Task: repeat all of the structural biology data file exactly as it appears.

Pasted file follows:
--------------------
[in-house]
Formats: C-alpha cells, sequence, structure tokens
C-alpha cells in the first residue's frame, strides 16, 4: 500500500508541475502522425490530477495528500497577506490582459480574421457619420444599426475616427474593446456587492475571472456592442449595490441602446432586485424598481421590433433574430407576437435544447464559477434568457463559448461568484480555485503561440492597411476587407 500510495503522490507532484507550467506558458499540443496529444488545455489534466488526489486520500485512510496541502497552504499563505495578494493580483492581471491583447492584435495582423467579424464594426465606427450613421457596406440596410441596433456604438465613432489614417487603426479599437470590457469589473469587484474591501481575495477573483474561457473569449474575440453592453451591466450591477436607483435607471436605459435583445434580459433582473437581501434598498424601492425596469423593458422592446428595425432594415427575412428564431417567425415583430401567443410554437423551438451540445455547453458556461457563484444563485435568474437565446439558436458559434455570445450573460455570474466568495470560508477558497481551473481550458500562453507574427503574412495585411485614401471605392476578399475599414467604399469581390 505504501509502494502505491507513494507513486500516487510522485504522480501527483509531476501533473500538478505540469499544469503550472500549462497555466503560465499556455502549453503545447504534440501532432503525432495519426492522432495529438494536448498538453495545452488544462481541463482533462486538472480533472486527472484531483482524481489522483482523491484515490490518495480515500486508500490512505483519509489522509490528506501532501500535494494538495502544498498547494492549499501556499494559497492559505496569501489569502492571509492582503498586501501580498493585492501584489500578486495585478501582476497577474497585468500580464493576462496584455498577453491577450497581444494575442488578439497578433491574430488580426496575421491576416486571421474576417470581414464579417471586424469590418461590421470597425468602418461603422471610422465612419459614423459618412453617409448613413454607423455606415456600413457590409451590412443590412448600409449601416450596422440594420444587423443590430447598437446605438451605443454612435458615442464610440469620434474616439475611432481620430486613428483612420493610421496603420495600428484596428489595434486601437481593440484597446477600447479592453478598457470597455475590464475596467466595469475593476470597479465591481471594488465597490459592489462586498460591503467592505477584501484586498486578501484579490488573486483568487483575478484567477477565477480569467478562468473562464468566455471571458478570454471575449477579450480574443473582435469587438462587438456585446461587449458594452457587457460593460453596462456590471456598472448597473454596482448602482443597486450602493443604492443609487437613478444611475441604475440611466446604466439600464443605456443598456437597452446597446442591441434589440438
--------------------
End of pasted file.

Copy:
[in-house]
Formats: C-alpha cells, sequence, structure tokens
C-alpha cells in the first residue's frame, strides 16, 4: 500500500508541475502522425490530477495528500497577506490582459480574421457619420444599426475616427474593446456587492475571472456592442449595490441602446432586485424598481421590433433574430407576437435544447464559477434568457463559448461568484480555485503561440492597411476587407 500510495503522490507532484507550467506558458499540443496529444488545455489534466488526489486520500485512510496541502497552504499563505495578494493580483492581471491583447492584435495582423467579424464594426465606427450613421457596406440596410441596433456604438465613432489614417487603426479599437470590457469589473469587484474591501481575495477573483474561457473569449474575440453592453451591466450591477436607483435607471436605459435583445434580459433582473437581501434598498424601492425596469423593458422592446428595425432594415427575412428564431417567425415583430401567443410554437423551438451540445455547453458556461457563484444563485435568474437565446439558436458559434455570445450573460455570474466568495470560508477558497481551473481550458500562453507574427503574412495585411485614401471605392476578399475599414467604399469581390 505504501509502494502505491507513494507513486500516487510522485504522480501527483509531476501533473500538478505540469499544469503550472500549462497555466503560465499556455502549453503545447504534440501532432503525432495519426492522432495529438494536448498538453495545452488544462481541463482533462486538472480533472486527472484531483482524481489522483482523491484515490490518495480515500486508500490512505483519509489522509490528506501532501500535494494538495502544498498547494492549499501556499494559497492559505496569501489569502492571509492582503498586501501580498493585492501584489500578486495585478501582476497577474497585468500580464493576462496584455498577453491577450497581444494575442488578439497578433491574430488580426496575421491576416486571421474576417470581414464579417471586424469590418461590421470597425468602418461603422471610422465612419459614423459618412453617409448613413454607423455606415456600413457590409451590412443590412448600409449601416450596422440594420444587423443590430447598437446605438451605443454612435458615442464610440469620434474616439475611432481620430486613428483612420493610421496603420495600428484596428489595434486601437481593440484597446477600447479592453478598457470597455475590464475596467466595469475593476470597479465591481471594488465597490459592489462586498460591503467592505477584501484586498486578501484579490488573486483568487483575478484567477477565477480569467478562468473562464468566455471571458478570454471575449477579450480574443473582435469587438462587438456585446461587449458594452457587457460593460453596462456590471456598472448597473454596482448602482443597486450602493443604492443609487437613478444611475441604475440611466446604466439600464443605456443598456437597452446597446442591441434589440438